This video by Peter Schiff gives a pretty good explanation of the parallels between Greece’s current dilemma and the disaster that will eventually overtake Americans.
Unfortunately, neither Schiff nor anyone else in the financial spotlight is talking about the only real solution, which is to end the debt imperative and the growth imperative by taking usury/interest out of the money system. It needs to be recognized that the entire system of global money, banking, and finance is bankrupt and cannot be sustained. I wrote about that more than twenty years ago in my first book, Money and Debt: A Solution to the Global Crisis which can be downloaded for free.
Bill Bonner is absolutely correct in calling the monetization of debtThe Grandest of Larcenies. He points out that, “Rather than honestly repaying what it has borrowed, a government merely prints up extra currency and uses it to pay its loans. The debt is “monetized”…transformed into an increase in the money supply, thereby lowering the purchasing power of everybody’s savings.”
As I argue in my new book, The End of Money and the Future of Civilization, enabling governments to spend more than they take in is half of the purpose of the central banking regime, the other half being to give the banking elite the privilege of charging interest on the people’s own credit.
As Bonner further points out, “Of course, the Fed will not want to do such a dastardly deed; but it will do it anyway.” They are desperate to keep the game going and the only other alternative is to let interest rates rise as government seeks to sell more of its debt to increasingly reluctant lenders abroad.
Government, for its part, must either cut its profligate spending or raise taxes, or both. From the rhetoric coming out of Washington, it is clear that social programs, like Social Security and Medicare, are on the chopping block, but not sacred cows like military spending or bailouts for banks and corporate dinosaurs–the empire must be preserved. Trial balloons for new taxes are now being floated. Is a VAT (value added tax) on the horizon?
As in the Weimar Republic between the World Wars, the politicians and bankers today may decide that hyper-inflation is the least onerous of their available options. The middle-class can say goodbye to their hard-earned savings.
It should be clear by now that there are many aspects of our present civilization that are neither just and equitable nor sustainable. But in the midst of the deepening global mega-crisis we have the opportunity to re-imagine and reinvent the … Continue reading →
In this isssue I describe what private currency vouchers are and how they can help solve the money problem that I’ve been writing about for the past 35 years. Here’s the full table of contents: You can read the entire … Continue reading →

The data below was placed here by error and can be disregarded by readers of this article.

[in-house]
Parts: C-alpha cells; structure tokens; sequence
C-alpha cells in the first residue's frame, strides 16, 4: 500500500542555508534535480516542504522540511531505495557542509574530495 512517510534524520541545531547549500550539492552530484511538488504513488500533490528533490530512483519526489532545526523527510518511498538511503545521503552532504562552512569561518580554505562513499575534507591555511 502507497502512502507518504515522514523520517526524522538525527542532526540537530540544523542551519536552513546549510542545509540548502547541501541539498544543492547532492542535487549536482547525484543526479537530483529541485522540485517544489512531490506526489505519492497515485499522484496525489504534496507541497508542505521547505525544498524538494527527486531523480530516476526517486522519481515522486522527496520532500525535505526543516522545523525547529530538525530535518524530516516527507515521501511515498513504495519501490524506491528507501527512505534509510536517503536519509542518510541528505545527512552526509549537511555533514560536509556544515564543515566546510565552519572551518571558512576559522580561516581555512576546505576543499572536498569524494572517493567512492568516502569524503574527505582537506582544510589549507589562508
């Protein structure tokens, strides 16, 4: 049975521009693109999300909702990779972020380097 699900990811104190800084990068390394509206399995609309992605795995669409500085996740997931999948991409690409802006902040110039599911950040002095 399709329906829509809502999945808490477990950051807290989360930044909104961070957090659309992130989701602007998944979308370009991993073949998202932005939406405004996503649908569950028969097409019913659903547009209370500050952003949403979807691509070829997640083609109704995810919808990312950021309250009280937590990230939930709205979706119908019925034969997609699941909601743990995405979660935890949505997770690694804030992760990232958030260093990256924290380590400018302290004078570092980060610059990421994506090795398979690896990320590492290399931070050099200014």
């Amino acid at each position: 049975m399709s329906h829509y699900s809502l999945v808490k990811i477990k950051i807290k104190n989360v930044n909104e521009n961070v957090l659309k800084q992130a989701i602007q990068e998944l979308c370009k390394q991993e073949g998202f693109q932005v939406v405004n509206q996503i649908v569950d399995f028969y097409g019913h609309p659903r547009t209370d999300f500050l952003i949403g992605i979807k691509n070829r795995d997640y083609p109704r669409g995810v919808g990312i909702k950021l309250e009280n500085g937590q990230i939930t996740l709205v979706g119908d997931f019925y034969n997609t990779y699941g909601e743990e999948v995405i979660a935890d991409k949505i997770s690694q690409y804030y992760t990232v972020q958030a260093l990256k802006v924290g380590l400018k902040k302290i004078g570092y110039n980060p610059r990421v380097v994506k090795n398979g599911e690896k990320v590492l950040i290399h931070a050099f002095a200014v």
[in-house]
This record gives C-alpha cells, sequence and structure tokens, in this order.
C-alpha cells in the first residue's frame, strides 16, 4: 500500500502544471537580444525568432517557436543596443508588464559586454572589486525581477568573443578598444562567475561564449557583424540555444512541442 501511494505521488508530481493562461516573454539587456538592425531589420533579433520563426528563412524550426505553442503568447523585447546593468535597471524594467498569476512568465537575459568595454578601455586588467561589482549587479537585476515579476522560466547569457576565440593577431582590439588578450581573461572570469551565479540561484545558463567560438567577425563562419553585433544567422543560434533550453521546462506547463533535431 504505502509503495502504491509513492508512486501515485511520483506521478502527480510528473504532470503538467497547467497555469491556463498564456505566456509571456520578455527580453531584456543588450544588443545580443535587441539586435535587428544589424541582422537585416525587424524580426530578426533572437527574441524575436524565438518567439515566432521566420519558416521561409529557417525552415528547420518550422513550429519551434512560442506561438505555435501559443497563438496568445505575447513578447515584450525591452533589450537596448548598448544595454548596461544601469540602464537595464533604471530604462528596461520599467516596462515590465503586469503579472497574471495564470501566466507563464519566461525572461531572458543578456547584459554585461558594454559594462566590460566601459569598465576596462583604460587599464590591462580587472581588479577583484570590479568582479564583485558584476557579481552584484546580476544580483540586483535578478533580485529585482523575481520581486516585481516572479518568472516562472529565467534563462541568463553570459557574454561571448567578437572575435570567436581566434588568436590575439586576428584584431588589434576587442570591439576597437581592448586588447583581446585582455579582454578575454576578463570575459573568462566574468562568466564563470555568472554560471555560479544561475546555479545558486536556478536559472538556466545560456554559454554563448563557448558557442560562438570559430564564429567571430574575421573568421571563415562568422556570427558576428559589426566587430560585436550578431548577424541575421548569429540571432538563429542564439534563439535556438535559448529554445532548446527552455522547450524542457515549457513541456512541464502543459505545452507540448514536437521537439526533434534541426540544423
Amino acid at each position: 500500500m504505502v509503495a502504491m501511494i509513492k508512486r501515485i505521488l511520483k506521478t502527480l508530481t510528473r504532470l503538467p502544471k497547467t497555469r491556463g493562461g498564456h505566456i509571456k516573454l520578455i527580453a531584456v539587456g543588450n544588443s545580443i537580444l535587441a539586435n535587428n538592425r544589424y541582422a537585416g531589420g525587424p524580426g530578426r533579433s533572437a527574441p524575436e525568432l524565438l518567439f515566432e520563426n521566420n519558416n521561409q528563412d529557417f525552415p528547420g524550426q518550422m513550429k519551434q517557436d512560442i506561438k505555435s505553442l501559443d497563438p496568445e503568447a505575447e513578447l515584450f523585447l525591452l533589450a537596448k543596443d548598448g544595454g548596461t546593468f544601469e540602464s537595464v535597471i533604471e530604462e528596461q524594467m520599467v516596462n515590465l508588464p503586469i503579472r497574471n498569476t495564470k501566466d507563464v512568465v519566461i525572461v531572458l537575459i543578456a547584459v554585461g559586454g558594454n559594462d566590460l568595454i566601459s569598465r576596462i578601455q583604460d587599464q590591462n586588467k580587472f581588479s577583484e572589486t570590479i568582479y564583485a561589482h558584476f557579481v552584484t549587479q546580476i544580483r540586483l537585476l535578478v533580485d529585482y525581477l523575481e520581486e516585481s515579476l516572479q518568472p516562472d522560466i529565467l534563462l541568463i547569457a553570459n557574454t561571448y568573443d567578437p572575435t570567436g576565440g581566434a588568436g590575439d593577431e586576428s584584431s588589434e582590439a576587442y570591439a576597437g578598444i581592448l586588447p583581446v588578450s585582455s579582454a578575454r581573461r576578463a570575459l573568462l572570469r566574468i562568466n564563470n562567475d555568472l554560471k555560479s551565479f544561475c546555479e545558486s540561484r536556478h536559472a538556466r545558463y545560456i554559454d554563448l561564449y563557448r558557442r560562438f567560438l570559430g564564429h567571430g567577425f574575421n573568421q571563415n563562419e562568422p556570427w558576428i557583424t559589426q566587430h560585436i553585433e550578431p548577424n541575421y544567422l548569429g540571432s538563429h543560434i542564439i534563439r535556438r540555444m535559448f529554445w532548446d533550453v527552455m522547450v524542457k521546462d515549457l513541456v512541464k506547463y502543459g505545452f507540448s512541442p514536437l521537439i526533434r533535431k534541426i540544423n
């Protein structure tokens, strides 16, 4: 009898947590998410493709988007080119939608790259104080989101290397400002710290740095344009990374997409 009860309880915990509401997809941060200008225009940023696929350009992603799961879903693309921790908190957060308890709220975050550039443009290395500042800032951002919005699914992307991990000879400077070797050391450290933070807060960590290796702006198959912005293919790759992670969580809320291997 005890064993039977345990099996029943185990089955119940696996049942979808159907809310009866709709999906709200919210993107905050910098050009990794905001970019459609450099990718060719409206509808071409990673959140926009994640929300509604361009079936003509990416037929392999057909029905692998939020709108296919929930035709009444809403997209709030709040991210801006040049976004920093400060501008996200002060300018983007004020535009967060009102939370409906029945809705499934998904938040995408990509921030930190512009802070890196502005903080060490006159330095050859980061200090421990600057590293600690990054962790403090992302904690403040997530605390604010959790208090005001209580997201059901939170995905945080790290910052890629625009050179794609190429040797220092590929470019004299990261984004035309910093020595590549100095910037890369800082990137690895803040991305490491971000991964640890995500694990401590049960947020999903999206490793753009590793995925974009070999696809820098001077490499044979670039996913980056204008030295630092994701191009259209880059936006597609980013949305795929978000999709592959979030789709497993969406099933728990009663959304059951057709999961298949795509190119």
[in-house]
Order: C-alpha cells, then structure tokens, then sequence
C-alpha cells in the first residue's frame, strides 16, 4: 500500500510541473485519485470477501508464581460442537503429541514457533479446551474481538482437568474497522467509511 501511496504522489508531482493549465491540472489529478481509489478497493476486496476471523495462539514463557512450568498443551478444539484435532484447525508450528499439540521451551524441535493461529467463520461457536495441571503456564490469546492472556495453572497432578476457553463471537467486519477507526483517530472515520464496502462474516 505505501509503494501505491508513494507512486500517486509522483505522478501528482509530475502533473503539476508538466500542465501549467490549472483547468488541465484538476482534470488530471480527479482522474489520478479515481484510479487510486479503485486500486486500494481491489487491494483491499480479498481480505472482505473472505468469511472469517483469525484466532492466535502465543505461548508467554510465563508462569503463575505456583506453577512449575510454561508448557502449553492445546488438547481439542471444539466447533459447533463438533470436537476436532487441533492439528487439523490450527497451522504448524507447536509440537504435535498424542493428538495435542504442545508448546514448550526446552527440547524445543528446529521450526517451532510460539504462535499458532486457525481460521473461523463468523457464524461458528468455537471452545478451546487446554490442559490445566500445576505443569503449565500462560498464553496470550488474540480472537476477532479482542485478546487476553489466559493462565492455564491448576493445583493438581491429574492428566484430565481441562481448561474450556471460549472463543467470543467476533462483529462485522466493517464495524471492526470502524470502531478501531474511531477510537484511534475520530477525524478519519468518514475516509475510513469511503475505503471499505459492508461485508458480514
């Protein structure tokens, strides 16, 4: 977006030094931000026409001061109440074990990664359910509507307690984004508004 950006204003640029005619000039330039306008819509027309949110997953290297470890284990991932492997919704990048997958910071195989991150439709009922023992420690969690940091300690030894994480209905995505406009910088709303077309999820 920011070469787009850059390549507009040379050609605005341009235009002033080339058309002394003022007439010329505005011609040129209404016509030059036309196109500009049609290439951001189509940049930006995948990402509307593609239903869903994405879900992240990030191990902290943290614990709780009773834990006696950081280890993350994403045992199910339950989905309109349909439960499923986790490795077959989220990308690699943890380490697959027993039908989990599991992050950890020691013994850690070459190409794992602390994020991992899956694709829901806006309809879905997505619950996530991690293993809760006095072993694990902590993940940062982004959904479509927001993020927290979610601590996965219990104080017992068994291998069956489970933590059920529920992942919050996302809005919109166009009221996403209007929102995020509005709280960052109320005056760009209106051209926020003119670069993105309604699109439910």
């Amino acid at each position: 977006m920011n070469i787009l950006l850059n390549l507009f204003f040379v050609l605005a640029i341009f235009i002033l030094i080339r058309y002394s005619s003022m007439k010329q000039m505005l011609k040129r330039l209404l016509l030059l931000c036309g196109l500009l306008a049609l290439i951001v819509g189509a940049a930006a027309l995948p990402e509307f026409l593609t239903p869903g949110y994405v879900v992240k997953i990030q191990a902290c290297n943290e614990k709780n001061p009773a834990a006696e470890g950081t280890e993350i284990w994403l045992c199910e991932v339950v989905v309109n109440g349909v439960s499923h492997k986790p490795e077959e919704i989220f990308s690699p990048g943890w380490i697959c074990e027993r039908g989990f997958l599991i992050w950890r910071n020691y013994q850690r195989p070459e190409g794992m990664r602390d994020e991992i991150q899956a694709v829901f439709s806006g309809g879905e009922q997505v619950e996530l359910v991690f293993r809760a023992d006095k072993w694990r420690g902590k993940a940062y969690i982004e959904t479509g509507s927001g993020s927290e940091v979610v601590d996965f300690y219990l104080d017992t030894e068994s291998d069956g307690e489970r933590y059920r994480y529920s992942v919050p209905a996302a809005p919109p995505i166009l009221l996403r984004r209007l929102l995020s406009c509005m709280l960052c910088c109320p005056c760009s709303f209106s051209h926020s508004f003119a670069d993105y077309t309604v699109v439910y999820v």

Unlike, government and central bank fiat currencies which promise nothing but their acceptance as tax payments, private currency vouchers promise to be redeemed for real valuable goods and services. If the issuer is trustworthy and can be counted on to … Continue reading →
Last year (2021) I gave a three part webinar presentation for The Henry George School of Social Science. In case you missed it, here is the description and the link to the recorded sessions. For each part you will find … Continue reading →
Whether one likes it or not, the end of money as we’ve known it is at hand. From a more or less conventional perspective it may look something like what David G.W. Birch describes in his Forbes article, Payments In … Continue reading →
In this issue: The Legacy and Vision of Dee Hock (b. March 21, 1929 – d. July 16, 2022) I had occasion to meet Dee Hock in September of 1995 when we were both invited to participate in the first … Continue reading →
I’m a little late in posting this here, but if you didn’t see it when I first sent it out, I think you will find it interesting and useful. 2022 June Newsletter ― Reconnecting the Monetary Economy to the Real … Continue reading →
During 2019 and 2020 we recorded a series of ten podcast interviews with leading experts and social entrepreneurs who have been working on developing and implementing improved means of exchange aimed at making the economy more equitable and ecologically sustainable. … Continue reading →
One of my most popular posts has been, There once was a river …an allegorical tale of money and credit, in which I’ve tried to show how we have all become slaves to money and those who control money. Using … Continue reading →
This little vignette written by Don Werkheiser remains one of the best concise explanations of inflation I’ve ever seen. It was published in the spring 1982 edition of Green Revolution, the journal of the School of Living a non-profit organization … Continue reading →